Yes, another Redwall book! When I went to the library a few weeks back, I could only find a few books that were on my to-read list, and there were several Redwall books that I had not yet read. So that is why I am reading so many so close together. That was a lot of so's, sorry. :P
I don't think it came through in my review of High Rhulain, but I didn't enjoy that book as much as I usually enjoy Redwall books. There are several possible reasons as to why this was: because I kept getting distracted while reading it, because fewer of the events in the book were actually set in Redwall and area than usual, and/or (most likely) because I was busy catching up with Community and watching all four seasons of Merlin in two weeks. And I feel really guilty about that, because when I'm watching more TV than reading, there's definitely something wrong.
Anyway, all of that aside, I was definitely in a much better mindset to read The Sable Quean. Maybe that's it--maybe you have to be in the right mood to read Redwall books.
Anyway, I enjoyed the story, and I loved all of the main (good) characters, particularly Buck and Diggy and all of the Dibbuns (youngsters). I loved Diggy because he was the typical hare residing in many other Redwall books, with his bally whosits and wot wots and bottomless stomach. And I loved Buck because he wasn't any of that... he was quite utterly un-hare-like, other than his warrior status and skill with a blade.
I think it's a little odd that the book is titled The Sable Quean when Vilaya (the sable quean) doesn't do much in the entire book... she directs her Ravagers, she kills a young otter prisoner (Flandor) who was acting out, she runs away from the battle at Redwall, and she is chased down and killed by Ambrevina the badgermaid (oops, spoilers). I suppose it's the title of the book because Vilaya is the one who conducts the kidnapping of all the woodland babies and the two Redwall Dibbuns, which is what starts the whole thing in the first place. Still, there have been worse villains in the Redwall books than Vilaya the sable Quean and Zwilt the Shade.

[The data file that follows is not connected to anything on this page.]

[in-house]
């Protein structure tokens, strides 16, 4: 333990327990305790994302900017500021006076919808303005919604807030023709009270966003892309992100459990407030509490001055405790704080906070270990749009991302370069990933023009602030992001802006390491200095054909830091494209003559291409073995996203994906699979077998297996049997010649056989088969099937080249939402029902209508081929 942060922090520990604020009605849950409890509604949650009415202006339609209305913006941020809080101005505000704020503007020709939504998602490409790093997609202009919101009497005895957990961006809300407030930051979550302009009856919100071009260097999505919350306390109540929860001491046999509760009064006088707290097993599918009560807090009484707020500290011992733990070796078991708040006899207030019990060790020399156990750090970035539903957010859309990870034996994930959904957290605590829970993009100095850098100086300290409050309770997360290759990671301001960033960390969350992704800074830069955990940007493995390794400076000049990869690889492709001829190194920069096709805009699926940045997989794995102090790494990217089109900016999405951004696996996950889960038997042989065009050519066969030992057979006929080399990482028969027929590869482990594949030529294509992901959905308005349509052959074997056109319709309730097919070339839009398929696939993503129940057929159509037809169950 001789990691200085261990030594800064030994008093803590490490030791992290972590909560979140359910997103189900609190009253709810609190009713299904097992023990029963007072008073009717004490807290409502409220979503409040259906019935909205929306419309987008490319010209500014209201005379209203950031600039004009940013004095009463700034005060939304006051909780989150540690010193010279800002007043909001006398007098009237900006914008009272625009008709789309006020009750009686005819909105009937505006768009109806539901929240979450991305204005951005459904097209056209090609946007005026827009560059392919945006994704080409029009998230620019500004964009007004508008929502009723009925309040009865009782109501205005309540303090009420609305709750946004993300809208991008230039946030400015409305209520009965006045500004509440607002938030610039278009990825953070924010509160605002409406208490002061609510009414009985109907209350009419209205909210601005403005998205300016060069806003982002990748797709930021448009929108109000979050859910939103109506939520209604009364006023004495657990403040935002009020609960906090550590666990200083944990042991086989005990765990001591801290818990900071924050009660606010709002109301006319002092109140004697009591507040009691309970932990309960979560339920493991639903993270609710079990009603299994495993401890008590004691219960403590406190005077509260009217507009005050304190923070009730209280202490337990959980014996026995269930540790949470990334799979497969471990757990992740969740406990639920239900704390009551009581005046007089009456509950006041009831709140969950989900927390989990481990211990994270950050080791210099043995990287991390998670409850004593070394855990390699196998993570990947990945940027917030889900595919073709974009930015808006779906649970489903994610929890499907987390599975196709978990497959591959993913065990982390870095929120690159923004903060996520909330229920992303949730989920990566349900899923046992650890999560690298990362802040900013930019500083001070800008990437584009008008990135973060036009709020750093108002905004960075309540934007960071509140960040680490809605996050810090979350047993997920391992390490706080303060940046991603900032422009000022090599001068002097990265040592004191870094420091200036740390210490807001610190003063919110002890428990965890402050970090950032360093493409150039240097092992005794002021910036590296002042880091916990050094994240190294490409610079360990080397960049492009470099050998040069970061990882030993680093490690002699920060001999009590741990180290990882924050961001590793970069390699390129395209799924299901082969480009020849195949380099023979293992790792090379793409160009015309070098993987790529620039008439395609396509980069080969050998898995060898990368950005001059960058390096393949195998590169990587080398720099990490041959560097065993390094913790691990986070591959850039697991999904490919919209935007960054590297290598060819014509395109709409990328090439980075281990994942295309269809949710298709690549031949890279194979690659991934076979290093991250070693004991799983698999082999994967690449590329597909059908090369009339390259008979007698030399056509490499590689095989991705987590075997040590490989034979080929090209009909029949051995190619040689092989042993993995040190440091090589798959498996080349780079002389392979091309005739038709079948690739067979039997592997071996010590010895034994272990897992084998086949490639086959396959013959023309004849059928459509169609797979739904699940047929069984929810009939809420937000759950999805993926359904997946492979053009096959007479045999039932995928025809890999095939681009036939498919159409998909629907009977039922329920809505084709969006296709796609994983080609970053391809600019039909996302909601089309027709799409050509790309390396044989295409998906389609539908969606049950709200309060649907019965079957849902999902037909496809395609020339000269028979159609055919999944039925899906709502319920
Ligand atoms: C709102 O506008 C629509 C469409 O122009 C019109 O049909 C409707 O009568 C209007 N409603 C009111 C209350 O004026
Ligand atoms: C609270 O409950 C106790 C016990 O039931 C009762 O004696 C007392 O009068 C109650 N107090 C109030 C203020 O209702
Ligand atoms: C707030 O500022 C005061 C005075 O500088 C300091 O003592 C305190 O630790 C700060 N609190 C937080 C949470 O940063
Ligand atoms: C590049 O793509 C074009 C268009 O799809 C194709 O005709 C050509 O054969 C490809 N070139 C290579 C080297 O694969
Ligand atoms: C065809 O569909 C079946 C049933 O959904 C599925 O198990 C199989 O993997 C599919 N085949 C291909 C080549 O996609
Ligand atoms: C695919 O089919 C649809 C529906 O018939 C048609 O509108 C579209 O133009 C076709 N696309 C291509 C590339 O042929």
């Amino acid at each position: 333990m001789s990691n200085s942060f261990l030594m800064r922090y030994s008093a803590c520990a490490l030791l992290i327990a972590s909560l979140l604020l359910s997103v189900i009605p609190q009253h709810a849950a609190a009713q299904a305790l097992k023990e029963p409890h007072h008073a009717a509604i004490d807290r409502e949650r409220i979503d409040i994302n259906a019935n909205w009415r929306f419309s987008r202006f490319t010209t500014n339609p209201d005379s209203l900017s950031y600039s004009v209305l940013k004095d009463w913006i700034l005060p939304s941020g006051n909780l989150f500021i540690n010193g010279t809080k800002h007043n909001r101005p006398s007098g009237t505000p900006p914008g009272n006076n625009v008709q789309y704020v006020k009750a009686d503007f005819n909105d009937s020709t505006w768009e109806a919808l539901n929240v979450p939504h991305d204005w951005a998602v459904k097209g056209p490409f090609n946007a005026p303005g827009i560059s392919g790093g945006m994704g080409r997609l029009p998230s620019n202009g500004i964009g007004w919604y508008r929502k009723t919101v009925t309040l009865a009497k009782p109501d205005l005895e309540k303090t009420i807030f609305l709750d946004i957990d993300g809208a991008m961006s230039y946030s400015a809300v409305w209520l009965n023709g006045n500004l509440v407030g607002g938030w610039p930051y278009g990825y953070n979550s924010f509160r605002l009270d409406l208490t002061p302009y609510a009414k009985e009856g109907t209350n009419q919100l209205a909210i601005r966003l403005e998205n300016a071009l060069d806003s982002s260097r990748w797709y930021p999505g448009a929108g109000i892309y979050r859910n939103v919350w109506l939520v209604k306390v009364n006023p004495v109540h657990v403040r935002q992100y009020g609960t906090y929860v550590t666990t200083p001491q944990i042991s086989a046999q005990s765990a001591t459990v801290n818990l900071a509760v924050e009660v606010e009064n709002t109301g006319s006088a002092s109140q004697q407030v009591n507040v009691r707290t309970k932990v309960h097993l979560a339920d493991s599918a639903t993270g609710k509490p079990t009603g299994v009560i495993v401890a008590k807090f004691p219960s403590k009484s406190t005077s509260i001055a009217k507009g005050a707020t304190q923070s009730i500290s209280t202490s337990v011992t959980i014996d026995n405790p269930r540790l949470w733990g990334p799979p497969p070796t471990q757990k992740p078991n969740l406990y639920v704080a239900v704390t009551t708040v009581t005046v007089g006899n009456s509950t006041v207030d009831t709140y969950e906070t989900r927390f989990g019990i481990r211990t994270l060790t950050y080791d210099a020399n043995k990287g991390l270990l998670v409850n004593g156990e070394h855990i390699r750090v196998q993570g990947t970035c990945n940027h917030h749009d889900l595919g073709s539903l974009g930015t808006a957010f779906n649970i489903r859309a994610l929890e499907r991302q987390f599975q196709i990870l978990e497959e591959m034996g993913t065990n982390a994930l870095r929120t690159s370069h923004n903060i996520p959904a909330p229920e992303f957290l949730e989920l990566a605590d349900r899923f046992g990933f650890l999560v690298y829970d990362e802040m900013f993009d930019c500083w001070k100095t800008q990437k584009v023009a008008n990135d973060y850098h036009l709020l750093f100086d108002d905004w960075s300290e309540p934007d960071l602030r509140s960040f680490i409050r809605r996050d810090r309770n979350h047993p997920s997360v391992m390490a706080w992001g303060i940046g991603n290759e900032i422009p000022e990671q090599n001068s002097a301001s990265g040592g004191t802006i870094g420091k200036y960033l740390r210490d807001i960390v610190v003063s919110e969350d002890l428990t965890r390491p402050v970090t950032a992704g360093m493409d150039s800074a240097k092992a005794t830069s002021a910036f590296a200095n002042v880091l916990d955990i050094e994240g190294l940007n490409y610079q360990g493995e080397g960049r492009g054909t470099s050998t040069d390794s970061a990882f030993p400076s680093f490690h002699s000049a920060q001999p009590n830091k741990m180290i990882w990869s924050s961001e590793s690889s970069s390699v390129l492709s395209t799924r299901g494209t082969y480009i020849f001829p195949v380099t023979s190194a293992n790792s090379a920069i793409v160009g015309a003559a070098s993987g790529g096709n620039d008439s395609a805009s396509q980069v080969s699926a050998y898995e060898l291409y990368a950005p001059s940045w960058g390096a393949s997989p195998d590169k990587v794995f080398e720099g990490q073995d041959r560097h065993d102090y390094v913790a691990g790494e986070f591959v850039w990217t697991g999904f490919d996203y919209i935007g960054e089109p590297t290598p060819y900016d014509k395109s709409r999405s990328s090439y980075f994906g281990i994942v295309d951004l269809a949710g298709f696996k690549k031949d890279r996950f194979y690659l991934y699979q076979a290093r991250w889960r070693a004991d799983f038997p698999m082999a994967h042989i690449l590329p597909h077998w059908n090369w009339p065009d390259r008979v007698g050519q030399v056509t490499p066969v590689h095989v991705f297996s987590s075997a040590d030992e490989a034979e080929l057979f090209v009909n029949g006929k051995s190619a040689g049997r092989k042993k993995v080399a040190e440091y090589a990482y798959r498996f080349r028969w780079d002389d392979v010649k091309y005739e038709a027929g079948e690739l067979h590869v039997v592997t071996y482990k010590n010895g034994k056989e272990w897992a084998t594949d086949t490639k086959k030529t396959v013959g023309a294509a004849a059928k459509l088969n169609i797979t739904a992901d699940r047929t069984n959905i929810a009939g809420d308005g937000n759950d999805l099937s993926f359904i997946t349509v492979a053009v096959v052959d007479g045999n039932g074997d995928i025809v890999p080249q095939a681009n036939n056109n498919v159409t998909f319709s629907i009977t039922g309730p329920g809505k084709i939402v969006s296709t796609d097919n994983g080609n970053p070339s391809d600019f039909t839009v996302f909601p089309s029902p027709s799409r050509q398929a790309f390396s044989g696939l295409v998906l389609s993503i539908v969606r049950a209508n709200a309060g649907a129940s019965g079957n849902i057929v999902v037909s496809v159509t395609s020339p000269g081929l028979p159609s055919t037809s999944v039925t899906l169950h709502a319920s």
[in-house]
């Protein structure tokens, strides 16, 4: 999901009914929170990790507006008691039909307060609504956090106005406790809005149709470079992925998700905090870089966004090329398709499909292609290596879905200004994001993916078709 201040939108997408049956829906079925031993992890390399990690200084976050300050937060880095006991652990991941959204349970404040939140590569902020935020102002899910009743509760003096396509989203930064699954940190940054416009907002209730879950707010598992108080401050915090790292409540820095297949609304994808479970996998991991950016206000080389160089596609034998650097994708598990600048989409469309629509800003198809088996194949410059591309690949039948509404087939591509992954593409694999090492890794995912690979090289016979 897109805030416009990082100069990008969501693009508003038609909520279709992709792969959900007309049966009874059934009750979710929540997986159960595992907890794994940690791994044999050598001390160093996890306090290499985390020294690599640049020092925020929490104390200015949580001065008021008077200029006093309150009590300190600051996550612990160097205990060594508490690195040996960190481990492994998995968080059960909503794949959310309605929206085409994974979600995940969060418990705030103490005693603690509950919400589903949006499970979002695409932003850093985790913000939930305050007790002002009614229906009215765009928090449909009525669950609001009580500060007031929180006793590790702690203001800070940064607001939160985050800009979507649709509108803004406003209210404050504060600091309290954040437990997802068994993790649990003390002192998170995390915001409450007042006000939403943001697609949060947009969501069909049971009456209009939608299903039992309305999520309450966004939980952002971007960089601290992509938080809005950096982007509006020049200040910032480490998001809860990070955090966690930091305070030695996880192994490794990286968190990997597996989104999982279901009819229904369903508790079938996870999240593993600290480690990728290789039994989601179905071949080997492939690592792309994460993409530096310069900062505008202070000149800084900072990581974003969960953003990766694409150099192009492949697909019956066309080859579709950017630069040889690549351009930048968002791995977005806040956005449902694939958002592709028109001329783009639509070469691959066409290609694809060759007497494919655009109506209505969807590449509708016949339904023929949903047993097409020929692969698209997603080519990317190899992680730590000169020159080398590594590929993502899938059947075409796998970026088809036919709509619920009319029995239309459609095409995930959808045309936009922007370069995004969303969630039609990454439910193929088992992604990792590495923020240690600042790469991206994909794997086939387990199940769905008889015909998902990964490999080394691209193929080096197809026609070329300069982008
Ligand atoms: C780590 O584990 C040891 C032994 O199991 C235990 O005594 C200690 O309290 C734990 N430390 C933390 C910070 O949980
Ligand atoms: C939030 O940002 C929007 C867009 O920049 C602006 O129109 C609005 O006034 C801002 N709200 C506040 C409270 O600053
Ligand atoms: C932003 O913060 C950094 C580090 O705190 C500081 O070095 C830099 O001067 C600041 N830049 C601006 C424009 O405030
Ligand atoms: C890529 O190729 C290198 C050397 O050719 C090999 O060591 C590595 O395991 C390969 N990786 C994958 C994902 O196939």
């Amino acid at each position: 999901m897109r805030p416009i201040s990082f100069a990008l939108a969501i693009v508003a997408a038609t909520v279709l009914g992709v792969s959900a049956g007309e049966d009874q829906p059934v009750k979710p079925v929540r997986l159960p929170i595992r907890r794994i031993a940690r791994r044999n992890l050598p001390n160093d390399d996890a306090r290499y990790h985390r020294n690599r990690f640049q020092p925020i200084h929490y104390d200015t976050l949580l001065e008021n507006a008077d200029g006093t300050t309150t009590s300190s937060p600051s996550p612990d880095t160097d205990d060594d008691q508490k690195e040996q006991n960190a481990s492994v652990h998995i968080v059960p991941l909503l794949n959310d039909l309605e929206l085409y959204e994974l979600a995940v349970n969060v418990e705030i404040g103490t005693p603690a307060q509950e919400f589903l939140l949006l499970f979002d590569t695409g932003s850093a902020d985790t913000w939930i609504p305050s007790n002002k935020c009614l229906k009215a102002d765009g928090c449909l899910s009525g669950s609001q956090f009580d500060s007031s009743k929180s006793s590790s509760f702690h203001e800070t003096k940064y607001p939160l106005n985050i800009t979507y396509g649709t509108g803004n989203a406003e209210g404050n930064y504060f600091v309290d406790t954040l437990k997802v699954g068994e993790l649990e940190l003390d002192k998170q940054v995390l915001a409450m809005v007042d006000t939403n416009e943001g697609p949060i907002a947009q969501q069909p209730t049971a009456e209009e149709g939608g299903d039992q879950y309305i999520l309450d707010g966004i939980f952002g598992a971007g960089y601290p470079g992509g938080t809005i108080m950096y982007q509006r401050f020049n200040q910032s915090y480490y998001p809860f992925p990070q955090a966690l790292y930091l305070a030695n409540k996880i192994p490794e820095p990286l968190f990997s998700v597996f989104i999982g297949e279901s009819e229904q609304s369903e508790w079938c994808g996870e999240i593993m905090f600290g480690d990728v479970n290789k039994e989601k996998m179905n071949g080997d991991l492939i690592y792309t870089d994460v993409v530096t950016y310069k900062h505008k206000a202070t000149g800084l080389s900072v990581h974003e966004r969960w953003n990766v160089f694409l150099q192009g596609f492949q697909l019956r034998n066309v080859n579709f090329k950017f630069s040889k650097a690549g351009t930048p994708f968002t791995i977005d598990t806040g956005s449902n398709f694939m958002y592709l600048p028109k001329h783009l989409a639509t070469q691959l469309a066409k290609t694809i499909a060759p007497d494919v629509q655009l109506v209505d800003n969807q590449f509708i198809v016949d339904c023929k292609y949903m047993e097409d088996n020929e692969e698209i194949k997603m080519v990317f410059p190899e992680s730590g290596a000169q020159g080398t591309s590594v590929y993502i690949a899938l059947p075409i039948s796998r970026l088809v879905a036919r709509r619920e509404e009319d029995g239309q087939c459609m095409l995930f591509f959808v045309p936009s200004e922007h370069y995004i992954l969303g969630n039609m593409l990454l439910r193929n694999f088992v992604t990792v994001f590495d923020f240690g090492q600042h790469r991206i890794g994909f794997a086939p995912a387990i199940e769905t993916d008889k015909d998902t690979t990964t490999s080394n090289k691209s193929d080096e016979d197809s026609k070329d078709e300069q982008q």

As always, I love the dialects of all the characters--I love, in this case, that there is a mole warrior, Axtel Sturnclaw; mole warriors are a rare thing--but the hare dialect will always be my favourite. As always, I love the descriptions of the food that the woodlanders eat... someday I'd like to try to replicate a feast of Redwall and it would be delicious. And as always (though I think I may have forgotten to say this in past reviews), I love the songs and poems featured throughout all Redwall books. When reading High Rhulain actually, I realized that none of the songs are repeated in any of the books. That's a little bit odd, considering they are usually introduced as "a traditional song of Redwall" or "an ancient Guosim chant"--you'd think they would have shown up in the earlier books... but personally, I just think that Brian Jacques really enjoyed writing new songs and poems for each Redwall book. And that's okay.
Stay tuned, I've got another Redwall book to read and review yet: Loamhedge. Which is another one about hares (yay), but also another one set mostly away from Redwall (boo). So we'll see how that goes.